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  The Windsor Times

  Windsor family band creates new CD, awaits word from Hollywood

Wednesday, December 31, 2003 – The Windsor Times
By Bert Williams


Mystic Seamen
On Dec. 20 the Mystic Seamen converged, from several points around the country, at the Windsor Community Center for a performance to introduce their new CD. Eighteen musicians collaborated to create the music. Above, Gary Millan, Shaun Bond, Jeffrey Millan and Mark Millan sang backup while Al Millan took the lead during the Saturday night gig.

Brothers Al, Gary and Mark Millan were camping at Lake Tahoe with their families in August of 2002. They had brought their guitars along, thinking they might break them out in the evening around the campfire. Instead, Mark recalled recently, they did little else than make music together.

The camp out marked the beginning of a family project that came to full fruition this month with the issuing of a new CD. The recording, entitled “Dusk, Not Doom,” is a multi-generational effort of family members and friends playing straight-ahead rock music. The band celebrated on Dec. 20 at the Windsor Community Center with a concert for other friends and family.

“The song ‘Dusk, Not Doom’ embodies what the whole CD is about,” said Mark. It became a way for us to articulate out emotions about everything that’s been going on after 9/11/”.

Millan owns the public relations firm Data Instincts, which specialized in water-related issues. Millan’s largest PR project of late had been the Geysers Pipeline, and it hasn’t left a lot of time for hobbies and diversions. “I’ve been busy having a career and life and kids,” said Millan.

But music has always been part of Millan’s life. He became a member of A.S.C.A.P. (The American Society of Composers, Authors and Publishers) in 1980 because he was writing advertising jingles for the radio.
“Getting my jingles on the air is what got me into advertising and PR,” said Millan.

The new CD is not his first recording venture. Millan produced half a dozen vinyl LPs for groups in the late 1980’s, including The Money, The Feel, and the Robots.
Mark and brothers Al and Gary have a shared history of making music together. It wasn’t hard, then, to get back into a musical groove at the Tahoe camp out.
“We played for two or three days straight,” said Millan. “The old guys were playing and the young guys were playing.”

The “young guys” included Gary’s son Jevon, Mark’s son Jeffrey and Mark’s nephew Shawn Bond, who is an English teacher and a writer.

“The first day was actually pretty terrible,” said Mark. But the music kept their interest, they kept playing, and the music got increasingly less terrible.

The final result on the CD is a mix, not just of old guys and young guys, but of old songs and new songs.
“One of the songs, I wrote when I was 18 in Europe,” said Mark who has just turned 50. “I found the lyrics, tweaked them a little bit, and now it’s on the CD.” Mark’s brother Al has been writing since he was 12.

Another of the songs on the recording began life as a poem Jeffrey, a 13-year-old Windsor Middle School eighth grader, wrote for a school assignment. The song ended up being a father and son project. Jeffrey wrote the lyrics. Mark put them to music.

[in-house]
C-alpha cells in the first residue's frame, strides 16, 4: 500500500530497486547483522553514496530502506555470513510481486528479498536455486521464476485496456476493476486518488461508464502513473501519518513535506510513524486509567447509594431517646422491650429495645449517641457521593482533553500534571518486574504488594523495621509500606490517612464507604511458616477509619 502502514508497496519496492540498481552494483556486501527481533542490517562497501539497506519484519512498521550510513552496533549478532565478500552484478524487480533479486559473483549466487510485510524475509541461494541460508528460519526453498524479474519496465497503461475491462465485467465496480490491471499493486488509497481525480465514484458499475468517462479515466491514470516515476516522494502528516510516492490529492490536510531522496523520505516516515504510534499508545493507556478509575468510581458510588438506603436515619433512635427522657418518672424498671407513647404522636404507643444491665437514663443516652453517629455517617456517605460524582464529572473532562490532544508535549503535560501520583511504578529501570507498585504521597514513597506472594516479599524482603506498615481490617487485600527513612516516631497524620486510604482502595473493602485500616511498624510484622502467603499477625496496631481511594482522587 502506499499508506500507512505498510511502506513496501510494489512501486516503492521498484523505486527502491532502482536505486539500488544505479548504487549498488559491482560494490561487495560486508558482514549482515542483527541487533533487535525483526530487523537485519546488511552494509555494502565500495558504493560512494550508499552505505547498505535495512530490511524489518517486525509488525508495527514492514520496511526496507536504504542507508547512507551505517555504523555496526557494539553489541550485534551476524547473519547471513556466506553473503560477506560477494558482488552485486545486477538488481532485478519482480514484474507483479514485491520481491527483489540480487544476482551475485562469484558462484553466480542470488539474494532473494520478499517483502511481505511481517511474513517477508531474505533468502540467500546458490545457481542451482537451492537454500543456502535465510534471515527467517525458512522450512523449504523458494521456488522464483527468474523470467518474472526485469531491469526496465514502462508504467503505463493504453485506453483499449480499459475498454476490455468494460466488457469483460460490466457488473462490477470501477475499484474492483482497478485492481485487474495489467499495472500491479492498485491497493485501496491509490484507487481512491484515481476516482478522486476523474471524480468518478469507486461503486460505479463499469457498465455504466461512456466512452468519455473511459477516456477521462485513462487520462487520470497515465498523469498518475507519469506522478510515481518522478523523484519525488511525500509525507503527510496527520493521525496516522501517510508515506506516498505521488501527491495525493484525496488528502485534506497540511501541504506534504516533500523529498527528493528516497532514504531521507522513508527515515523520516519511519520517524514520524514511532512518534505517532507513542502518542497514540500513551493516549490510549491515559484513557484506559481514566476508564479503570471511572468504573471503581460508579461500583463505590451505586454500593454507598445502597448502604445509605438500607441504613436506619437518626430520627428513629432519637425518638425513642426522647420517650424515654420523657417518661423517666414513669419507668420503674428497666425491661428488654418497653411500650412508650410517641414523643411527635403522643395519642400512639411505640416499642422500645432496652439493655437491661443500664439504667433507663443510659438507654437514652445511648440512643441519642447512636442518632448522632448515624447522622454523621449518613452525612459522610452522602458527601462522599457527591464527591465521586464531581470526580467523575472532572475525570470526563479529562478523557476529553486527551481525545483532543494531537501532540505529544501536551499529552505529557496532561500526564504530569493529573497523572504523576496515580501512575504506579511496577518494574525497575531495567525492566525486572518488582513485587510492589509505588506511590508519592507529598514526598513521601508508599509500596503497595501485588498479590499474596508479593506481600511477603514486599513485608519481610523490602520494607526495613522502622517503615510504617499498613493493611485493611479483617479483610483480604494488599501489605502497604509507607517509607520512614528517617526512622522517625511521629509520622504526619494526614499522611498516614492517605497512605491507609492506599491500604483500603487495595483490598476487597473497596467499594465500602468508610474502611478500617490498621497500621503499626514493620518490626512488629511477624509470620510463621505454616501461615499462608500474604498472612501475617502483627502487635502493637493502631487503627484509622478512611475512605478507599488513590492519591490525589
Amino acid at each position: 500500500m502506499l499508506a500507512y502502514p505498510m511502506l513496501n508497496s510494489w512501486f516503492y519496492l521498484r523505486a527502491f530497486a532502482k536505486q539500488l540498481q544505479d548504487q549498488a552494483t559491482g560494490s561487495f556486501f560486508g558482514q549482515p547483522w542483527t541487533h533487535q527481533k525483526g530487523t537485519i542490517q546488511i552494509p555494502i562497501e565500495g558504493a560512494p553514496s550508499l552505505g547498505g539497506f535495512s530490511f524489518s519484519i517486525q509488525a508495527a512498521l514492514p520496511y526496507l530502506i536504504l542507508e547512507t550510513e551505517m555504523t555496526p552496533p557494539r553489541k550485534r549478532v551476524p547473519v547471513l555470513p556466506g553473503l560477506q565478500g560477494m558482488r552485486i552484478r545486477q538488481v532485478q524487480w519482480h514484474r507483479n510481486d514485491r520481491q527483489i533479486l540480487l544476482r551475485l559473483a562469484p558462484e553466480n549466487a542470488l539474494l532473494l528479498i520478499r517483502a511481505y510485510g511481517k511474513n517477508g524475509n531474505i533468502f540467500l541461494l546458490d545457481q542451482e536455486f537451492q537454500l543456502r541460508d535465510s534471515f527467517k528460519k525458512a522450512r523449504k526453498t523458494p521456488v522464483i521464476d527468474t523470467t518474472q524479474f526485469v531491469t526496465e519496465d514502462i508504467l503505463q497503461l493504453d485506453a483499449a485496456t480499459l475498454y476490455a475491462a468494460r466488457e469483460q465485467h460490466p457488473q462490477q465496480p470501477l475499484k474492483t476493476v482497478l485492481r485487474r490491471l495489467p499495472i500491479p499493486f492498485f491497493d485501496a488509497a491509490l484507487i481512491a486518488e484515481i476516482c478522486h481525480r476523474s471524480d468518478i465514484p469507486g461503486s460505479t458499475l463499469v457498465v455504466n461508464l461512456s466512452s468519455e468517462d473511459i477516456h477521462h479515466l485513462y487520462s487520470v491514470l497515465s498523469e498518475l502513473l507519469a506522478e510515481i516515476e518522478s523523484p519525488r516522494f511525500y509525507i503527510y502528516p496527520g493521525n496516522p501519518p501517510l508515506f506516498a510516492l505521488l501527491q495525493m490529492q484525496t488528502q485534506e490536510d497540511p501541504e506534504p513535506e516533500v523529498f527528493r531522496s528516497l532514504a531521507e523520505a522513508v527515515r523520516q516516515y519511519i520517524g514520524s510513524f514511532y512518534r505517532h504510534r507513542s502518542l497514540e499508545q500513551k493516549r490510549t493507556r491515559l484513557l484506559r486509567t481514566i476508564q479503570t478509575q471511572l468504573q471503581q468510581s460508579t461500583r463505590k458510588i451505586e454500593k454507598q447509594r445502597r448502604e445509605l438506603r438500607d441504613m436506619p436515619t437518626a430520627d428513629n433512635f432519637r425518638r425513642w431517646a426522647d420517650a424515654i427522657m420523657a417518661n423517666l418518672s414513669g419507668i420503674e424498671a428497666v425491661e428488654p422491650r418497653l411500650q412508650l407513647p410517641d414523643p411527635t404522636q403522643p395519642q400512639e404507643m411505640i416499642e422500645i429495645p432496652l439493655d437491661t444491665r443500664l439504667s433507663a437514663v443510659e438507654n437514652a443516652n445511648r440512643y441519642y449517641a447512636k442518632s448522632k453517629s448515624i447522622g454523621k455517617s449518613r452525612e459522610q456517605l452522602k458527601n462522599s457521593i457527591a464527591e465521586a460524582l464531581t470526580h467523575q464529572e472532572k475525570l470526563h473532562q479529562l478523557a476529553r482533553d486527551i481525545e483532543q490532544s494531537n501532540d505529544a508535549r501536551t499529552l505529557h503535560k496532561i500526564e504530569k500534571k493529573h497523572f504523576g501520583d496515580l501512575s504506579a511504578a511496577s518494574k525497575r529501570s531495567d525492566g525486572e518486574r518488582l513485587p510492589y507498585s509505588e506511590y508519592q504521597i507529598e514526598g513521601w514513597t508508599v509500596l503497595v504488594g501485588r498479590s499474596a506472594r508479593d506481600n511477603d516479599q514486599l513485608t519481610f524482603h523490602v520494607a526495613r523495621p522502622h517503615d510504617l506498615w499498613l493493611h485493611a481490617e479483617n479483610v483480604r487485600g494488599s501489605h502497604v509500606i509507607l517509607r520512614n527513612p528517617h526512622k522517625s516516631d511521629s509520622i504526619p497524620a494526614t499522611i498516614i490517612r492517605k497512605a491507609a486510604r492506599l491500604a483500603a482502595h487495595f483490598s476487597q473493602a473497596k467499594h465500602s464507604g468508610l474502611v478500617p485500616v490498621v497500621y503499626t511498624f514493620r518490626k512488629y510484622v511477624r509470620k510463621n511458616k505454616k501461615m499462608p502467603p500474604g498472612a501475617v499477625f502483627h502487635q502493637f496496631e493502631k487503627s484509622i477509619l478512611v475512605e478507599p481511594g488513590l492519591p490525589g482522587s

Producing the CD has been a geographical as well as a logistical challenge. One of the nephews who appears on the recording lives in Florida. Another lives in Boston. And they’re all busy guys.

“We knocked this out between the rigors of daily life,” said Mark. Initial recordings were made by the group in November of 2002. As the project continued to take shape, the brothers, sons, uncles and nephews began to realize that they needed recruits to fill in some gaps. Harry Green, a music teacher from San Francisco and a friend of Shawn’s, played drums on some cuts and bass on others. Lesa Connell, a friend of Mark’s, who sings regularly at the Spring Hills Community Church, sang lead vocals and also backup vocals. Other musicians, some dating clear back to Mark’s grammar school days, made contributions. The final production included 18 musicians.
“It’s mainstream rock,” said Millan. “Influences include Tom Petty, Bruce Springsteen and some jazz. It’s an eclectic mix. …These songs are about real stuff- life, love, losing.”

 “It’s all your own experiences,” said Connell who had been listening in on the conversation.

The group chose for itself the name “The Mystic Seamen.” “We had about 100 names,” said Millan. “This is the one that stuck. It’s inspired by the song ‘Set Your Sail.’”

The label on the CD is Ellie Mae Music, a publishing company that the brothers have owned for 24 years, named for their mom.

“Whether of not we do more just depends on what happens with this,” said Millan.

Something might happen.

The CD is now available on,, iTunes and Poor Man’s Music in Windsor. The CD cover was created by John Maxwell. A Hollywood movie set decorator who used to be in a band with Al Millan.
Mark said that one of the CD’s songs, “Send Me an Angel,” is being considered for use on the soundtrack of a Cameron Crowe movie. If that were to happen, this CD might go somewhere. And then there could be other projects.

“Right now I’m working on the hip-hop thing,” said Mark.
The group decided to produce 1,000 CDs to start off. So far, there are still some available.

Copyright © 2003 Ellie Mae MusicCopyright © 2003 Ellie Mae Music
Cover Art: John Maxwell
Web Site Design: GraphicSmiths